What is it?
In 2012, the government introduced a policy that will help countless people save for their retirement – it is known as the workplace pension scheme. Through this scheme, all employers will be required to provide a pension into which employees are automatically enrolled. As I write this, many staging dates have already passed, with many in dentistry set to occur in the coming weeks and months.
So who qualifies for automatic enrolment? The criteria states that the individual must:
- Be aged between 22 and state pension age
- Earn more than £10,000 a year
- Work either part or full-time in the UK
In some circumstances, self-employed team members such as associates, hygienists and therapists may need to be enrolled, as the pension rules do not follow HMRC tax rules.
Who pays what?
There are three parties that are required to pay a minimum percentage into the workplace pension scheme – the employer, the employee and the government.
Currently that number stands at 1 per cent for an employer and 0.8 per cent for an employee. By 2018, however, which is when all schemes must legally be in place, this will rise to 3 per cent and 4 per cent respectively. The government are also obliged to add an additional 0.2 per cent in the form of tax relief, which has a planned increase of another 0.8 per cent by 2018.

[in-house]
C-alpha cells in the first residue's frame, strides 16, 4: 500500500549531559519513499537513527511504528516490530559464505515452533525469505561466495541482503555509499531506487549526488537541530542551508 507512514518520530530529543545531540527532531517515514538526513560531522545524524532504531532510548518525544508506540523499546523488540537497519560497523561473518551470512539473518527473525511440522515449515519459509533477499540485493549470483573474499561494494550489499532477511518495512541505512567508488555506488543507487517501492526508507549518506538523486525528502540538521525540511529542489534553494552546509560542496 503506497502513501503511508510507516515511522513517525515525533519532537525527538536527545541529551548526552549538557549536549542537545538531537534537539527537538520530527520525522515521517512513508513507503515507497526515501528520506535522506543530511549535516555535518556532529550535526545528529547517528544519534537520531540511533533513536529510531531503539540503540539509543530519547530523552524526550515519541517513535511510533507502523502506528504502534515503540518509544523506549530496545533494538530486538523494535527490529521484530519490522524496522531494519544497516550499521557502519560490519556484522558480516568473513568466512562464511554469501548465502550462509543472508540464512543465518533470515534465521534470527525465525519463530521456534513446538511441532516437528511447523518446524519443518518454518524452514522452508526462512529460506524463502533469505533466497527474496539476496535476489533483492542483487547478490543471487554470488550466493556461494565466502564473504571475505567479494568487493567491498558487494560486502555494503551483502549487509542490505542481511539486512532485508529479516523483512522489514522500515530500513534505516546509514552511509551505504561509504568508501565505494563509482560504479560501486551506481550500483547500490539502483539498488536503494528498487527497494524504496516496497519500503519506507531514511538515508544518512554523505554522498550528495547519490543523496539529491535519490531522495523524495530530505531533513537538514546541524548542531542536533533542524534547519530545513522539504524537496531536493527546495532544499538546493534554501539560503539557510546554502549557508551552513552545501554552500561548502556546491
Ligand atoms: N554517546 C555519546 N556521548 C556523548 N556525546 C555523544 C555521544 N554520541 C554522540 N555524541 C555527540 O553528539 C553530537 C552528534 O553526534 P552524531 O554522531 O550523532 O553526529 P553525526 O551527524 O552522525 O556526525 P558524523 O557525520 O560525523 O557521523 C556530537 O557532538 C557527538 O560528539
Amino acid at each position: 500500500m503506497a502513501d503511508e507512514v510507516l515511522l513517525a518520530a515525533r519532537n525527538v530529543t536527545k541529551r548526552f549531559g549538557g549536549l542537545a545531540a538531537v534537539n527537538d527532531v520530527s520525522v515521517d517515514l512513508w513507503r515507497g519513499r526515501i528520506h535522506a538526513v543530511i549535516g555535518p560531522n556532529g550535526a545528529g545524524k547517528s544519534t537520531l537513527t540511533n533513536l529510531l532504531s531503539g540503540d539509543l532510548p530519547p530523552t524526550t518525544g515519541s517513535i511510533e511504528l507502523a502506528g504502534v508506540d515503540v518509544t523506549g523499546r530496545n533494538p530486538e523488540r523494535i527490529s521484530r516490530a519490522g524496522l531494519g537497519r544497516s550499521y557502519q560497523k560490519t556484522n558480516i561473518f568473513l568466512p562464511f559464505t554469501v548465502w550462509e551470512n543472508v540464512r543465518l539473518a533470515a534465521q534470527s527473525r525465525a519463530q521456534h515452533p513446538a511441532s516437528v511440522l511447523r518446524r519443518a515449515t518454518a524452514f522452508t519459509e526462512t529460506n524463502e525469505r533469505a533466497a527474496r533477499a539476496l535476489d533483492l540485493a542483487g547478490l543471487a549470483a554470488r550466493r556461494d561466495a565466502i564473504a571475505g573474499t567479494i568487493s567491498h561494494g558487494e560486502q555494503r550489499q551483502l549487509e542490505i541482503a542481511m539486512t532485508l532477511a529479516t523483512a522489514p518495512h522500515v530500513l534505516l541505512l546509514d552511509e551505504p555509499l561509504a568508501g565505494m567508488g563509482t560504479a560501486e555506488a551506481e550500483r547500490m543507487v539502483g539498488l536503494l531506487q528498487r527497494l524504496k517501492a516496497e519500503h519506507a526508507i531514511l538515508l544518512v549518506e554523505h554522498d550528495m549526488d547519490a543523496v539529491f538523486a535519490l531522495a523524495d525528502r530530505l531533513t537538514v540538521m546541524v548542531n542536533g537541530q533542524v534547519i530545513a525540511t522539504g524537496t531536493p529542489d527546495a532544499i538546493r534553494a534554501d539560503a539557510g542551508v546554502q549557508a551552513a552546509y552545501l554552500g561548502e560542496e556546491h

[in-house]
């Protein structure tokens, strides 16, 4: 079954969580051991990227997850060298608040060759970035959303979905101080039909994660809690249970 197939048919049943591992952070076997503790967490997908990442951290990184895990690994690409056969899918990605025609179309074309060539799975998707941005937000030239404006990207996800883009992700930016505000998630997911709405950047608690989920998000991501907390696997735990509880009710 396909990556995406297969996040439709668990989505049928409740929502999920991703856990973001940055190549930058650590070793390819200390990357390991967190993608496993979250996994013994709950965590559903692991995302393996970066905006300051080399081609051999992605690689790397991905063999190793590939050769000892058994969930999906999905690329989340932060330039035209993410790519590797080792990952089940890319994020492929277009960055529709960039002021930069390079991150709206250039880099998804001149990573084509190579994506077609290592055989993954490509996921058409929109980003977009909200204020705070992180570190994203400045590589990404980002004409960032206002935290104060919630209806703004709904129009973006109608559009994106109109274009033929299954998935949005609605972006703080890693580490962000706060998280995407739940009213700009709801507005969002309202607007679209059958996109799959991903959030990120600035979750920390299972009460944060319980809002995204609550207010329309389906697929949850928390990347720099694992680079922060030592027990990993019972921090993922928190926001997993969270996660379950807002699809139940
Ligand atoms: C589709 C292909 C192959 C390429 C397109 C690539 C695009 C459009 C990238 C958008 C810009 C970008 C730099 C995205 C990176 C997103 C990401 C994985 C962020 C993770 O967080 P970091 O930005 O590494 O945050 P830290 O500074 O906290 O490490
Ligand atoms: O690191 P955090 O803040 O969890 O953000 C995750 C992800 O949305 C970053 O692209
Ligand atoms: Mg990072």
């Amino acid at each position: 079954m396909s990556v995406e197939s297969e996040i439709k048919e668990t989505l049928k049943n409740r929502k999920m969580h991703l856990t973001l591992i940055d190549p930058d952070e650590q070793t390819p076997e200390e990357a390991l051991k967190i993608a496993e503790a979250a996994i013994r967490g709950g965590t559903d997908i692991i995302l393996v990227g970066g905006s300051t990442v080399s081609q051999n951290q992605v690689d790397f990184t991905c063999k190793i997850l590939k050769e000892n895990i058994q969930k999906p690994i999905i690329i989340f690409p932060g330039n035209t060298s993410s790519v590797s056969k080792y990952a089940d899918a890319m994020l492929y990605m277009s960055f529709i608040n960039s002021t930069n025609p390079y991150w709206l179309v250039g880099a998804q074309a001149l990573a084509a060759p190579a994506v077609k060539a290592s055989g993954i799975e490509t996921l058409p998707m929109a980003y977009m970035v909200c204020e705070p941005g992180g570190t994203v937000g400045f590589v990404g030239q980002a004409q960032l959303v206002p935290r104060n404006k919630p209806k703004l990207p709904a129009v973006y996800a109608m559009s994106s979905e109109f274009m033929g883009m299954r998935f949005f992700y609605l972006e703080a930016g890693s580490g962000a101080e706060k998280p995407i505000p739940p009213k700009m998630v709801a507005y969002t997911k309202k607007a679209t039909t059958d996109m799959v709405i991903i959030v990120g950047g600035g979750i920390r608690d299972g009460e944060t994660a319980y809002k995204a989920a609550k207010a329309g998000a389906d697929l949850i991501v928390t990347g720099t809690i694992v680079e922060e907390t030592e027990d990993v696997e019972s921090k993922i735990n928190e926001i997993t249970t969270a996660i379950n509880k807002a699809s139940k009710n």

From an employee’s perspective, the automatic enrolment pension scheme is an extremely viable way of securing monetary funds for the future. What’s more, each individual has the option of nominating a dependant that will continue to receive the pension after they die, so there can be no doubt of the benefits that this new system will provide.
Of course, there is the option to opt out of the pension – one may be close to retirement or have other financial priorities perhaps. If that is the case, the employee simply needs to contact the pension provider and request an opt out form. Once completed, the form needs to be handed to the employer, who will then terminate the payments.
The employer’s role in the pension scheme is one of legal requirement. As such, there are a number of tasks that must be carried out in accordance with the guidelines and timeframes, including finding out the staging date, understanding and managing the costs and completing the declaration of compliance – an online form that has to be submitted to the Pensions Regulator. Failure to meet these requirements can lead to enforcement action followed by penalty notices of up to £50,000 or even court action in serious cases.
Automatic enrolment, for the most part, is relatively straightforward. But if you have any questions or require assistance during the process if you are an employer, then it is always wise to utilise the services of an Independent Financial Adviser (IFA), such as those at money4dentists.
Automatic enrolment is imminent, so make sure you are prepared for when it happens.
Author Richard T Lishman, Managing Director at money4dentists
Posted by Gemma